I am pleased to be able to participate in this afternoon’s debate. I know that quite a few Members still wish to speak, as we were a bit later starting this debate than we might have been, so in the hope that everyone who has waited so patiently will have an opportunity to make a few remarks, I will cut down my comments and therefore not get to the aspects of my speech relating to food security and our united belief that prevention is better than cure.
I wish to associate myself with the comments made by all those who have paid tribute to the voluntary organisations that are doing such fantastic work. I also wish to reflect on some of the things that the Government could learn from the current humanitarian crisis and on how we might improve our response in future. I wish to pay tribute to ShelterBox, a great Cornish charity set up by a group of Rotarians, that provides humanitarian aid. It does so mostly in the form of shelter, but it also enables people to cook food and ensures a good supply of clean water through its boxes. It was set up in 2000 and has responded to more than 140 disasters in more than 70 countries. This voluntary organisation relies totally on individual donations and does not receive any funding from the Disasters Emergency Committee appeals.
The ShelterBox team that is currently in east Africa went out there in July. ShelterBox response teams are made up of highly trained volunteers, and they have been working with people from the UK, Australia, Canada, the USA, France, New Zealand and Germany. So far, they have been able to assist more than 8,600 families, contributing more than £2.2 million-worth of aid. They have been doing that in the refugee camps in Ethiopia, as well as in Somalia. They often undertake such work in extremely difficult circumstances, at great risk to themselves, and it is important that we pay great and fulsome tribute to all those volunteers.
In Kenya alone, ShelterBox boxes have assisted 7,000 families and in the Dadaab refugee camp approximately 1,000 people a day are being helped, with 100 to 150 tents put up daily. The teams are working with a great number of organisations from all over the world and with local people, who are assisting with putting up the tents. The people in the teams wanted me to say to the Government that they have really noticed the improvements that have been made—the much better co-ordination among the non-governmental organisations and the various supranational organisations on the ground—which are making their life much easier. However, they are able to address only a fraction of the need.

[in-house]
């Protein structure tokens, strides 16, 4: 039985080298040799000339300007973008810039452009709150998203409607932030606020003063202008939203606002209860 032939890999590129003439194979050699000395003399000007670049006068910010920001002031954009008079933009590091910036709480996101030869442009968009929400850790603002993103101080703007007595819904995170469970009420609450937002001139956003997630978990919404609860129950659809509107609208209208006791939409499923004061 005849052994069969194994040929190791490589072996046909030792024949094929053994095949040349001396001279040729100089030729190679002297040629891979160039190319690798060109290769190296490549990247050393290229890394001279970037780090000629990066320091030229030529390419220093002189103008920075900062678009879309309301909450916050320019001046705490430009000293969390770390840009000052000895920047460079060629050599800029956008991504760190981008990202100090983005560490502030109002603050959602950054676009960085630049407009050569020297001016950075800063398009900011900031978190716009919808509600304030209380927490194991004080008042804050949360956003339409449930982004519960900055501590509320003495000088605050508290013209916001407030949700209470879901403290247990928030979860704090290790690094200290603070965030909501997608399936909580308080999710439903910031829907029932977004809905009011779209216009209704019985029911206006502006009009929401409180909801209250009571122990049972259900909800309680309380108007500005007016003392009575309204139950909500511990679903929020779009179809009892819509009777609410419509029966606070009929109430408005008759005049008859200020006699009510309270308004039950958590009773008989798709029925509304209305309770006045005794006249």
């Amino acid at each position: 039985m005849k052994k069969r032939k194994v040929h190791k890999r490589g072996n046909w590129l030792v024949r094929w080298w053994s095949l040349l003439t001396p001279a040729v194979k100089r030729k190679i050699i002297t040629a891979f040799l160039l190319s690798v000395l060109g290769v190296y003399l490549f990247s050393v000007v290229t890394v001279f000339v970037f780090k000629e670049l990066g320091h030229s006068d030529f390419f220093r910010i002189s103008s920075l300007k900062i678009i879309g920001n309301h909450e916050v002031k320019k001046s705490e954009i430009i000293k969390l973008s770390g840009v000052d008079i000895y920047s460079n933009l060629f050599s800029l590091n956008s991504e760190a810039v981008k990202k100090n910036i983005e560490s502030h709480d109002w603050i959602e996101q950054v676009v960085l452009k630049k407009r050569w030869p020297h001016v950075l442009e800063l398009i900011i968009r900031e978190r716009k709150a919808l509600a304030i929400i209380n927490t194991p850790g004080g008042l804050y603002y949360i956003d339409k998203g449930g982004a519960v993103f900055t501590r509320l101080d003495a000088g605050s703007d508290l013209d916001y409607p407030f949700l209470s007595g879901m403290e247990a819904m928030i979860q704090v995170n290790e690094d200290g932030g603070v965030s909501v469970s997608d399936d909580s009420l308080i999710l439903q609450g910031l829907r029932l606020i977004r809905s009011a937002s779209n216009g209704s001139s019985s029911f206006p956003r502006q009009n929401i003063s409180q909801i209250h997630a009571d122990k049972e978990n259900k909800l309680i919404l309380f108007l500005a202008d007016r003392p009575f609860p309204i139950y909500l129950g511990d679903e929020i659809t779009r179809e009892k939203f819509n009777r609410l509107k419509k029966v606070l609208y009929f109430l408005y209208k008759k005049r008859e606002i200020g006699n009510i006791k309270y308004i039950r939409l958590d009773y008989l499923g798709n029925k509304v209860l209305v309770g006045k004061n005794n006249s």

Other hon. Members have set out how much more needs to be done. On
“As well as needing food and water, these new arrivals urgently need proper shelter, medical help and other basic services”.
The UNHCR estimated that another 45,000 tents were needed, which brings me on to the recommendations that I would like the Government to consider.
I welcomed the humanitarian emergency response review carried out by Lord Ashdown and published in March. I remind my hon. Friends that the aim of the review was to deliver the maximum possible benefit to those affected by disasters while at the same time delivering value for money for the UK taxpayer. I also welcome the Government’s response for two particular reasons: first, they recognised the important role of independent charities and the value of their role in disasters emergency relief; and, secondly, they made a commitment to set up a rapid response facility to pre-approve high performing UK charities and to enable them to do more of what they do so well.
At the time, the Government announced that there would be a consultation on the rapid response facility. I hope that while the consultation is going on the Government will learn from the excellent work of ShelterBox. A key message the charity has given to me is that, despite the fact that we are all going to work and redouble our efforts to prevent problems, disasters in the world are increasing as a result of climate change and other issues. It is important that we should be able to build up reserves so that when disaster strikes we can quickly get aid to where it is needed. Of course, tents take time to be manufactured, and it is important that the Government should enable organisations such as ShelterBox to manufacture its very specialist tents, which can provide so much important shelter and comfort.
I hope that the consultation can be speeded up and the recommendations implemented so that more UK charities, such as ShelterBox, can provide desperately needed help and do what they do best. Although charity begins at home, it does not end there. I urge the Government to do all they can to enable this great little Cornish charity to carry on making its substantial contribution.